Pubdate: Thu, 20 Feb 2014
Source: Tucson Weekly (AZ)
Copyright: 2014 Tucson Weekly
Author: J. M. Smith


Tucson's Economy Is Suffering Because the City Has Capped Commercial 
Marijuana Farms

In 2003, a factory owned by doorknob manufacturer Weiser Lock closed 
in Tucson. The company, which employed more than 1,000 people here in 
its 1990s heyday, was sending its last 150 factory jobs to 
California, because it just wasn't viable to keep them here anymore. 
The Weiser Lock departure story made headlines in local news.

In 2011, Bombardier, an aircraft services company that outfits luxury 
jets, among other things, expanded in Marana. The Arizona Daily Star 
did a story about it, because people were happy that 100 Southern 
Arizonans were getting jobs. In 2004, a Cross Country call center 
here added 100 jobs, and again the jobs sparked news reports. In 
2012, Maumee Assembly and Stamping announced it would expand, and 
again "100 jobs" was a headline.

In 2013, Bloom Dispensaries, an Arizona-based cannabis chain, wanted 
to build an indoor commercial marijuana farm in Tucson, one that 
could serve dispensaries and patients all over the state, bringing 
money here from other communities and providing more than 150 jobs.


The reason you didn't hear the news about these jobs is that they 
didn't materialize, couldn't materialize, because Tucson has an 
ordinance that hobbles the legitimate cannabis industry. Dispensaries 
can't grow more than 3,000 square feet of cannabis here, which is 
about 1/80th of what Bloom wants to build. And not only is Tucson not 
getting the jobs, Phoenix is getting some of them. Our larger, less 
attractive and apparently wiser neighbor to the north, has no limit.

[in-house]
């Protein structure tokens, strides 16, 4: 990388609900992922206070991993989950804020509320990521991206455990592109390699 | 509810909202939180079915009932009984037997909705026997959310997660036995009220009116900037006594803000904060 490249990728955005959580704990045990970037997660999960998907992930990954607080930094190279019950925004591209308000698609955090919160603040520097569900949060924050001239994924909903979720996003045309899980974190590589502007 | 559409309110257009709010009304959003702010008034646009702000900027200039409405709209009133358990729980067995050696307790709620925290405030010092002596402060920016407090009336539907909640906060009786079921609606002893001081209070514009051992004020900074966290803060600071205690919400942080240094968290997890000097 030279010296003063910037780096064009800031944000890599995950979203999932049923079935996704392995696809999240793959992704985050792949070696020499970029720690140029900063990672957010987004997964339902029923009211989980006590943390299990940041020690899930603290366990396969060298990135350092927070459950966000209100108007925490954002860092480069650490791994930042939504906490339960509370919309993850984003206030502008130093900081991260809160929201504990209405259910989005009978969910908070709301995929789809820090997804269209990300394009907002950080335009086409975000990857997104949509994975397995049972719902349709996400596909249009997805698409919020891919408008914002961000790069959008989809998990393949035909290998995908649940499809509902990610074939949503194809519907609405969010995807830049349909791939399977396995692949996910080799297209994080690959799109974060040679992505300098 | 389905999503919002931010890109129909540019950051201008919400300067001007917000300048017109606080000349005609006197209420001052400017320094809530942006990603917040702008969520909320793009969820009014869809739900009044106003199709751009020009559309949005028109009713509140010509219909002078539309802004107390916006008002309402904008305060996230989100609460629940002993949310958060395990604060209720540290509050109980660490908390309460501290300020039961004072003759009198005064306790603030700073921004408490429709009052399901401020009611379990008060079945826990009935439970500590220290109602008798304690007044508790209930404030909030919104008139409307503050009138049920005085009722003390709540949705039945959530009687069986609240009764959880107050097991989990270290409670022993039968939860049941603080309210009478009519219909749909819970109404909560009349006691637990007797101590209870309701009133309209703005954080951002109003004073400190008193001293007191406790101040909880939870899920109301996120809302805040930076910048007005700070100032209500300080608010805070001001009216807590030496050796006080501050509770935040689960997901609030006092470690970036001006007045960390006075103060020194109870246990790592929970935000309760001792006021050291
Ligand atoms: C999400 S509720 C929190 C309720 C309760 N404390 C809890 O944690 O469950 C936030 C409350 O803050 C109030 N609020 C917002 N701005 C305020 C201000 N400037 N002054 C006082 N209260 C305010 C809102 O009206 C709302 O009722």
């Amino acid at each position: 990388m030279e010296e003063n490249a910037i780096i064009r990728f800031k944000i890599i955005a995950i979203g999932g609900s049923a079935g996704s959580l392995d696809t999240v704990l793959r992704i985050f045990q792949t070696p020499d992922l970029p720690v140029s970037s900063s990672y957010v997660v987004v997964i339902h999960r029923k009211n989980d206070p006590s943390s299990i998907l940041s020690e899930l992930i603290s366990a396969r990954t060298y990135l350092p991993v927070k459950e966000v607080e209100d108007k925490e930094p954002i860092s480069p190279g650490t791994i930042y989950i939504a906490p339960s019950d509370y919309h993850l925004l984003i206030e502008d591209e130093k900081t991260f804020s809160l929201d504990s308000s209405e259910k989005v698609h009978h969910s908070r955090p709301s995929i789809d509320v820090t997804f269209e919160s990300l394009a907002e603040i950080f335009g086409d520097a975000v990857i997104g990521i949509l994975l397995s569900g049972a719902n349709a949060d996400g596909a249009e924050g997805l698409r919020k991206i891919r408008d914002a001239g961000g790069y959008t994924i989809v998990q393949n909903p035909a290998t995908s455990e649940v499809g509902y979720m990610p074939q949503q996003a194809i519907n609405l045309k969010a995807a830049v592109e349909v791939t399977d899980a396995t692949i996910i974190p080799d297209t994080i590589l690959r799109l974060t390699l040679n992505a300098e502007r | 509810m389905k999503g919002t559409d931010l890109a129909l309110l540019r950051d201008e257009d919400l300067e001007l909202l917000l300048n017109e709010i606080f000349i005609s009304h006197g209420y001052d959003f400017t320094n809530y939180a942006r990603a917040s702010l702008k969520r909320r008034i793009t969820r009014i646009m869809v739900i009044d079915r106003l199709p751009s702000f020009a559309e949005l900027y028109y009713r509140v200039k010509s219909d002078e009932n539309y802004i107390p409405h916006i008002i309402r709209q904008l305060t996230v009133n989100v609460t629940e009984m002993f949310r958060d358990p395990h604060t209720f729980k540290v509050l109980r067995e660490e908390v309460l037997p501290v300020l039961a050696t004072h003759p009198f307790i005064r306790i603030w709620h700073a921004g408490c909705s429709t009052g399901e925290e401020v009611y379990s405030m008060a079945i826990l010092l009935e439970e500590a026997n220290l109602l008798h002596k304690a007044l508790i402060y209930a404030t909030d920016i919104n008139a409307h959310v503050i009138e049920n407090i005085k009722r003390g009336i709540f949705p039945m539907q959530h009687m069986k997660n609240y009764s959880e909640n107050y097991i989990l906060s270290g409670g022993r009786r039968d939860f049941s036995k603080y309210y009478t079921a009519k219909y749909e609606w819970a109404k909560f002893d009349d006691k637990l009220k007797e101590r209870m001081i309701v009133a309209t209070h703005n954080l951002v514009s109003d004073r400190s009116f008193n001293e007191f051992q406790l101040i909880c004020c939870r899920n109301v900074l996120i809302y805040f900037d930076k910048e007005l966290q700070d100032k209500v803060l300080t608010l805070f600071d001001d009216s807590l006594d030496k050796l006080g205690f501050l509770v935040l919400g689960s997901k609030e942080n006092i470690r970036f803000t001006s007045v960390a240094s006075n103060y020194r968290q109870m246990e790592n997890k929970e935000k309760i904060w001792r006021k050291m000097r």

This is starting to cost us, as dispensaries ramp up to full 
commercial production of meds.

Under state medical marijuana rules, each dispensary is allowed to 
have one associated commercial cultivation site. Where they put it is 
up to them, and since Phoenix allows huge grows, Bloom is growing in 
a warehouse at the edge of that city, not ours.

I sent an email to every member of Tucson's city council, asking them 
what they think about all this. Only two responded. Karin Uhlich from 
Ward 3 wants the city to be consistent and to encourage economic development.

"I am open to reviewing our existing ordinance to see how this is 
unfolding in Tucson and across (Arizona and the U.S.), and 
considering adjustments based on what we learn from that," she said 
in an email.

Paul Cunningham of Ward 2 is all for expanding this limit. He wants 
Tucson, not Phoenix, to get the jobs and associated benefits. But 
there would have to be public hearings and study sessions and lots of 
thinking and planning in the halls of government.

"We can't just snap our fingers and change the law," Cunningham said. 
Instead, he urged Bloom to apply for a variance to the zoning laws, 
which could happen faster than a change in the ordinance. The first 
step is a presentation to the Council about the cultivation limit, he said.

Cunningham is concerned about the potential bleeding of cash to other 
parts of the state. He wants Tucson to get its meds from local 
growers and be ready when recreational cannabis comes to Arizona.

"I'd like to see some of these facilities operational, so that when 
the recreational transition happens, we can be ready," he said. 
Cunningham expects that in the next three years.

He thinks cannabis gets short shrift in economic development 
discussions, because many authorities still have a bad taste in their 
mouths from the olden days, when marijuana was bad. Now we are 
starting to see it isn't so bad, Cunningham said, but a lot of folks 
in government just haven't come around yet.

Ultimately, Tucson's cultivation limit doesn't just hinder the 
burgeoning cannabis industry, it hurts all of us.

When hundreds of people get jobs, they shop. They buy clothes and gas 
and food and drinks. They pay taxes, so your kids can have computers 
at school and so we can have cops on the street. They contribute to 
the economy, and these potential Bloom employees would contribute 
more than a lot of folks, because they would make more money that 
those poor call center folks who spend their days sending tow trucks 
to rescue old ladies stranded on America's roadsides. So their jobs 
help all of us.

Isn't that what we want?
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MAP posted-by: Jay Bergstrom